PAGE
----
Arts and Culture Film

Classic Film Highlight: Apocalypse Now

Apocalypse Now. Even the title of this beautifully shot and directed 1979 war film carries the societal weight of its subject matter, the Vietnam War. Hellish jungle landscapes, burnt blood stained beaches, and exhausted bullet ridden boats set the stage for the story of Captain Benjamin L. Willard (played by Martin Sheen), a stoic, battle hardened veteran called from retirement to carry out one last mission. He is no stranger to this alien world of war, and acts as our guide as he navigates treacherous waters to end the reign of a rogue soldier turned cult leader. 

Adapted from the novel Hearts of Darkness by Joseph Conrad, legendary director Director Francis Ford Coppola reinvents the war film by staying true to the book in his depiction of Captain Willard’s descent into utter chaos and depravity. From the very first scene you will be confronted with stunningly haunting visuals as the lush Vietnamese jungle erupts into a fiery explosion of shrapnel and agent orange. The film’s lighting is expertly wielded, painting each set in an array of colors that both feel genuine and otherworldly, as if the place being depicted is real, but exists entirely on another planet. 

And on this familiar planet you will find characters that exemplify different perspectives on the black hole that is war. The mama’s boy who’s only wish is to return home, the brilliant surfer whose career was cut short by a draft letter, every member of Willard’s crew has something to say about the circumstance they find themselves in. Dark comedy is peppered throughout the film, offering minor relief from the gunfire and explosions. The general who attacks a group of civilians just because their beach has good surfing waves, or the leaderless soldiers fighting aimlessly like a chicken with its head cut off, these are only a glimpse of the twisted situations that will make you double take and think “surely this kind of thing doesn’t actually happen,” when the true realities of war are much harder to stomach.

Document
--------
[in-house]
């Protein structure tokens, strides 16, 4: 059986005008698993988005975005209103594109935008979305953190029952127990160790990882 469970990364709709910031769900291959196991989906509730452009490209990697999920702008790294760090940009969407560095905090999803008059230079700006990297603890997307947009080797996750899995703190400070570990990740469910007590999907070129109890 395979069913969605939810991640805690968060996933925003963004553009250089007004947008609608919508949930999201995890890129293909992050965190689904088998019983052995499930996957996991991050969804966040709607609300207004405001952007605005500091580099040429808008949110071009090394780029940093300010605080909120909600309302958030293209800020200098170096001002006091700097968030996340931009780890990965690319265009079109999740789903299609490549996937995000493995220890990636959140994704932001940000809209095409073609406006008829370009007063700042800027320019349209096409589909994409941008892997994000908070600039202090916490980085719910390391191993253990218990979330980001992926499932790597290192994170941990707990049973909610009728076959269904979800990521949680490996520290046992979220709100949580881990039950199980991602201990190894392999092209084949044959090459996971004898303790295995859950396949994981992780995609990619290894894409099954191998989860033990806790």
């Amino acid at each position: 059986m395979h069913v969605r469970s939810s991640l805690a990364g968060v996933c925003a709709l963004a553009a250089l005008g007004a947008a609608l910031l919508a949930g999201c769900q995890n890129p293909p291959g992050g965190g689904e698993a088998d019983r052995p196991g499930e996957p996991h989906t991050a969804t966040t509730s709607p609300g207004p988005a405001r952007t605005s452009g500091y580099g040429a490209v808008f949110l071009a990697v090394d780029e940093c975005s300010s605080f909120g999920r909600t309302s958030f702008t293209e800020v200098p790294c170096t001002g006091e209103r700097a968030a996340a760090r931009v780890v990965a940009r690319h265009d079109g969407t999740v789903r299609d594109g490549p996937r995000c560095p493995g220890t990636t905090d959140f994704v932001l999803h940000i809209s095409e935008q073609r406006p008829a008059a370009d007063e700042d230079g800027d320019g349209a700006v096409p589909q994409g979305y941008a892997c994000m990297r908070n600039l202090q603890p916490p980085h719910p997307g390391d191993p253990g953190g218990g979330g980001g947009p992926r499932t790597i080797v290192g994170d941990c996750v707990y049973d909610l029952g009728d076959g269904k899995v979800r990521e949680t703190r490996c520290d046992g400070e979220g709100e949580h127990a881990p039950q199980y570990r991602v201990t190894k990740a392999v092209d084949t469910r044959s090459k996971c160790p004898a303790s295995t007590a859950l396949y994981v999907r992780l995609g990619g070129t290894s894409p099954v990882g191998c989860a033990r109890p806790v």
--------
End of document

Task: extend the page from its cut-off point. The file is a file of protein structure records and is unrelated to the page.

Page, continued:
Apocalypse Now is one of those rare films that wholly respects the time and intelligence of its audience. Every scene is dense with commentary and atmosphere, allowing you to peer through the minds of each character and look at the world through their eyes. It is beautifully directed, brilliantly acted, and serves as a reminder to the world of the atrocities people are capable of when thrust into a world that lacks humanity.